Dominion Voting Systems, one of the top voting machine companies in the United States, has been waging an all-out campaign to silence its critics, according to a lawsuit filed in a Colorado district court.
The litigants, including high-profile attorneys like Alan Dershowitz and former “Stop the Steal” attorney Kurt Olsen, are claiming that Dominion’s “cease-and-desist” letter campaign was an indiscriminate tactic meant to intimidate critics into silence. Furthermore, the lawsuit alleges that the campaign violates laws against such coordinated behavior in the Racketeer Influenced and Corrupt Organization Act (RICO) Act, according to the Colorado Gazette.
“The named plaintiffs to the class action lawsuit, all of whom are in Michigan, allege Dominion has violated the Racketeer Influenced and Corrupt Organization Act — typically used to prosecute gangs, cartels and the Mafia — by sending cease and desist letters to those who defamed the company,” the Gazette notes.
The judge in the case, U.S. District Court Chief Judge Philip A. Brimmer, on Monday issued an order to the plaintiffs to explain why he should not dismiss the case for lack of jurisdiction. According to the Colorado Gazette, the judge’s concern fell on “narrow, technical grounds.” He instructed the plaintiffs to establish that “their fixed residence, or domicile, was different from that of Dominion’s.”
Secretive, profit-driven voting machine companies have sought to avoid public scrutiny in the aftermath of the contested 2020 election. However, there are growing concerns that private voting machine companies represent unaccountable, non-transparent “black boxes” at the heart of what should be the people’s democratic elections.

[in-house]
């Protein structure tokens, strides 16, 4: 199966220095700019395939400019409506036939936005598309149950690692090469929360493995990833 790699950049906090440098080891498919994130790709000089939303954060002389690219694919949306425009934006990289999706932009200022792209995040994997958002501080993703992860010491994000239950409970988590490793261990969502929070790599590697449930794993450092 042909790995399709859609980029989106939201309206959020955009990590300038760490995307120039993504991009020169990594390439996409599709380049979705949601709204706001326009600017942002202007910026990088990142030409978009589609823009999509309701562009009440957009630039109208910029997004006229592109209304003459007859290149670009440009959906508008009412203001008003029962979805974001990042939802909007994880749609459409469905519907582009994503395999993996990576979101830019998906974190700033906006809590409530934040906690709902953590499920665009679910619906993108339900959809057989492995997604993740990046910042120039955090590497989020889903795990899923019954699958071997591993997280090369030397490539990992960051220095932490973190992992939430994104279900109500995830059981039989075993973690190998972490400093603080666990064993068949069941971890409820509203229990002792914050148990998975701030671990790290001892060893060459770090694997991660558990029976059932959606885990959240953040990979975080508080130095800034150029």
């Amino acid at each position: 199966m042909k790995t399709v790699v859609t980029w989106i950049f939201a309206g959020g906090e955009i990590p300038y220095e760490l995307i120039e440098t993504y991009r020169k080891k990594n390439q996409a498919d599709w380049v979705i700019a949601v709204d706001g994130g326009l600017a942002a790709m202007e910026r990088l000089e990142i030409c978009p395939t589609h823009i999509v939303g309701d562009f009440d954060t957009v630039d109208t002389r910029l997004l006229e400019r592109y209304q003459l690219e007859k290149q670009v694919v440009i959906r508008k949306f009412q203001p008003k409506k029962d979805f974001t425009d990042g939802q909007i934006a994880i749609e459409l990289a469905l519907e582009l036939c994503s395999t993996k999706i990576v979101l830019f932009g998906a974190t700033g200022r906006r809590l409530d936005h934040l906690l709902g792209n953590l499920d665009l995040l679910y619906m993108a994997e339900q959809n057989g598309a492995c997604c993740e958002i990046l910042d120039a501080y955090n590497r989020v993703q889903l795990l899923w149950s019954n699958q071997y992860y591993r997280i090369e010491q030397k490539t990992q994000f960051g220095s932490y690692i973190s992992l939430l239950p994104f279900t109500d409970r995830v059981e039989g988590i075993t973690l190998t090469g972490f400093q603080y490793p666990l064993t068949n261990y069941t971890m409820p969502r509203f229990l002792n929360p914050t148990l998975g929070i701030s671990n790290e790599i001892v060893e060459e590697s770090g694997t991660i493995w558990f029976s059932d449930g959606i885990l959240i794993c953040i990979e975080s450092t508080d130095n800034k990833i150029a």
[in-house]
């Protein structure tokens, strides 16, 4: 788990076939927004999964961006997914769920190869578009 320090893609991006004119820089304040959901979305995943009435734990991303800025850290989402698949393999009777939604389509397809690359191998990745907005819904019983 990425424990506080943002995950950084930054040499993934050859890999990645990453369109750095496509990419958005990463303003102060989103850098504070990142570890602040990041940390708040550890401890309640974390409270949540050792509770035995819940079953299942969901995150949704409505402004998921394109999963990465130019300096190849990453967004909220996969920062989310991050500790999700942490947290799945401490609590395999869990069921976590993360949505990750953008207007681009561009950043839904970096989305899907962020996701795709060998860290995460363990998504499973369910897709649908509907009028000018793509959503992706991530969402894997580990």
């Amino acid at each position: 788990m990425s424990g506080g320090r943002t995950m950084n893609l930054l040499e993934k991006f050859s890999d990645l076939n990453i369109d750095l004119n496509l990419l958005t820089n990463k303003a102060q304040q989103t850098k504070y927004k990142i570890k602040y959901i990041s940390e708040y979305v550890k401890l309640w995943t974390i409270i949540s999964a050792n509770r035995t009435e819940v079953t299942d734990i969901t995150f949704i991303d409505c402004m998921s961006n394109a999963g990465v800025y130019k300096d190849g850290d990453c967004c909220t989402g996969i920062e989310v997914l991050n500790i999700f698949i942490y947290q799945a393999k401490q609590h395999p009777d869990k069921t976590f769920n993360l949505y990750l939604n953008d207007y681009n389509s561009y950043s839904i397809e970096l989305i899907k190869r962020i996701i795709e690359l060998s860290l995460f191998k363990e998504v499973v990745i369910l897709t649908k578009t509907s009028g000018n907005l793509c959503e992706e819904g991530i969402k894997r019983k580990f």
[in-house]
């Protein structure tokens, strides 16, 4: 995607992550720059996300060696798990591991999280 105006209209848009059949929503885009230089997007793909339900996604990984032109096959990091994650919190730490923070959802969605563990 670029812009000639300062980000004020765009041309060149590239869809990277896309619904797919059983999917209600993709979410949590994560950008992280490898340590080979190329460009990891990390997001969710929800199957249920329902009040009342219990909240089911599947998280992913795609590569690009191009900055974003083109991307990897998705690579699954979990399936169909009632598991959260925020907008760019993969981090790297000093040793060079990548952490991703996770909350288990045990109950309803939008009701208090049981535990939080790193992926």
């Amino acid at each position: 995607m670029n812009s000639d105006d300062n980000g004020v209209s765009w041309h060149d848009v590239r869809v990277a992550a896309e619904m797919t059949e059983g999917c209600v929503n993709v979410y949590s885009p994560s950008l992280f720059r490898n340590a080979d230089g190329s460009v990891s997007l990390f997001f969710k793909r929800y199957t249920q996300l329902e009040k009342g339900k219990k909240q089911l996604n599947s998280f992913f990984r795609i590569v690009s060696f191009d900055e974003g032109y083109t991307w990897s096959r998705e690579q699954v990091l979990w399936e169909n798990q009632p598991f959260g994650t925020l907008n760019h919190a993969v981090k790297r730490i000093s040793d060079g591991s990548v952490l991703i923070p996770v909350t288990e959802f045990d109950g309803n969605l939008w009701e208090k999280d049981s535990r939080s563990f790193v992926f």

The backstory on the lawsuit facing Dominion Voting Systems is interesting because the people targeted for the cease-and-desist letters were not necessarily public figures.
“Eight of the state’s challengers from the 2020 presidential election said they received cease and desist letters from Dominion after they inquired about potential irregularities in the election despite never mentioning Dominion in their formal challenges,” the Insider reported.
“In the letters, Dominion instructed the challengers to stop speaking about Dominion and to preserve any communications with members of the Trump campaign, Sidney Powell, Rudy Giuliani, Jenna Ellis, and other Trump attorneys,” the report continued.
“The company has sent over 200 cease and desist letters in total to people challenging the company’s integrity and quality of its election services,” the report went on. “Other than changing the name of the person the letters are addressed to, each of the cease and desist letters provided as evidence in the new lawsuit appears to be identical and fails to mention any of the election challenges brought forth by any of the plaintiffs.”
“While the challengers were never sued by Dominion itself, they allege the cease and desist letters instilled a sense of fear for their businesses, safety, and even an unborn child,” the Insider added.